Jury deliberations begin for men accused of killing Inkster toddler

Jury deliberations are set to begin Thursday in the trial of two men accused of murdering a 2-year old girl who died in her father's arms.

The child, 2-year-old Kamiya Gross, was shot at point-blank range last July in Inkster in what police call a premeditated murder stemming from a feud.

In Wednesday's closing arguments the defense urged the jury to keep their sympathy out of their decision and base it on the facts.

The jury heard the tape of the 911 call from the scene: "Someone just drove by and shot an innocent little baby in the street," said the caller. "Oh my God oh my God, please hurry up." 

Prosecutors wanted the jury to think back to that day where they claim in act of revenge Raymone Jackson shot and killed Gross and wounded her father, Kenneth French and a 12 year-old girl who tried to escape the gunfire.

As the three sat outside the apartment in the 30000 block of Carlysle Street that summer day, police say Jackson purposely walked up and shot the toddler first - so it would be the last image her father would see..

"I want you to think about how deliberate this was," said Jaime Powell Horowitz, assistant Wayne County prosecutor in court. "This little girl posed no threat to this man. He walked up to her and executed her."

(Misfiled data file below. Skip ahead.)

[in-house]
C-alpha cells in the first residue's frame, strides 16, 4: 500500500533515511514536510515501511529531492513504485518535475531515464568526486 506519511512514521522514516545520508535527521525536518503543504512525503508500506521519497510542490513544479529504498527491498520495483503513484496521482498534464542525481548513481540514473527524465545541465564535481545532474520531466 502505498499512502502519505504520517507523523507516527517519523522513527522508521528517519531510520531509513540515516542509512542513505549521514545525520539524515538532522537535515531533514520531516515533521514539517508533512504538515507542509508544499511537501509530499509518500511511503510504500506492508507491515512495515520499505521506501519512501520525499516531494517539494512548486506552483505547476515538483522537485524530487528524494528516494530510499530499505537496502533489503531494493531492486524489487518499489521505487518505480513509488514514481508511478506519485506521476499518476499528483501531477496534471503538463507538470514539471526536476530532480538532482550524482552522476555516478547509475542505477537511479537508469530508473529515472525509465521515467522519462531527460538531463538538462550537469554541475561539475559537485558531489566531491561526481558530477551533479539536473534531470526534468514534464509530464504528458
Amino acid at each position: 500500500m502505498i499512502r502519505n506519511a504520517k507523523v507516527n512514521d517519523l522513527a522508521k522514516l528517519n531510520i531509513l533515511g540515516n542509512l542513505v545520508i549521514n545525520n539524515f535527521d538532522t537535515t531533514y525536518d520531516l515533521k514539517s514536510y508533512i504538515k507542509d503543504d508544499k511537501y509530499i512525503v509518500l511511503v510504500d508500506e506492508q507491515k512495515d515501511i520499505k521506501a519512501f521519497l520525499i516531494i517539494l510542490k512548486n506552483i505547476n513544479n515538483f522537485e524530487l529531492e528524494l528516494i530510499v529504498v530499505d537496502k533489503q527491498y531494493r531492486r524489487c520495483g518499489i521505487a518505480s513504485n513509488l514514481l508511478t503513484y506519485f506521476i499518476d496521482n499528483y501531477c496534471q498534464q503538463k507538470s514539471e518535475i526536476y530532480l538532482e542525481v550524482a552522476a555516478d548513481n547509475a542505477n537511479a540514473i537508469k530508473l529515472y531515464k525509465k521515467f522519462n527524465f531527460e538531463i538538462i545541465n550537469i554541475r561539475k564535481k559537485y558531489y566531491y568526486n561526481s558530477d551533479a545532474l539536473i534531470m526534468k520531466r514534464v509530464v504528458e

A premeditated murder according to Horawitz, stemming from bad blood between French and Raphael Hearn who is charged with helping Jackson commit the crime. Allegedly they talked on text in the days leading up to that fateful day.

"Jackson is talking about how 'We're going to get him, we're going to get him," Horowitz said. "And Hearn keeps talking to him about the shooting."

Defense attorneys for both Jackson and Hearn wanted the jury to just concentrate on only the facts.

"What has to happen here is there has to be an objective look at the evidence," said Evan Callanan, defense attorney. 

Callanan never questioned that the men were there, but whether it was premeditated. 

Although Hearns drove Jackson to that public housing complex that day, his defense attorney claims Hearns had no idea what he planned to do.

"If you're in the wrong place at the wrong time," said Matthew Evans. "Even if you knew, that's not enough to convict Mr. Hearn of being guilty of this crime." 
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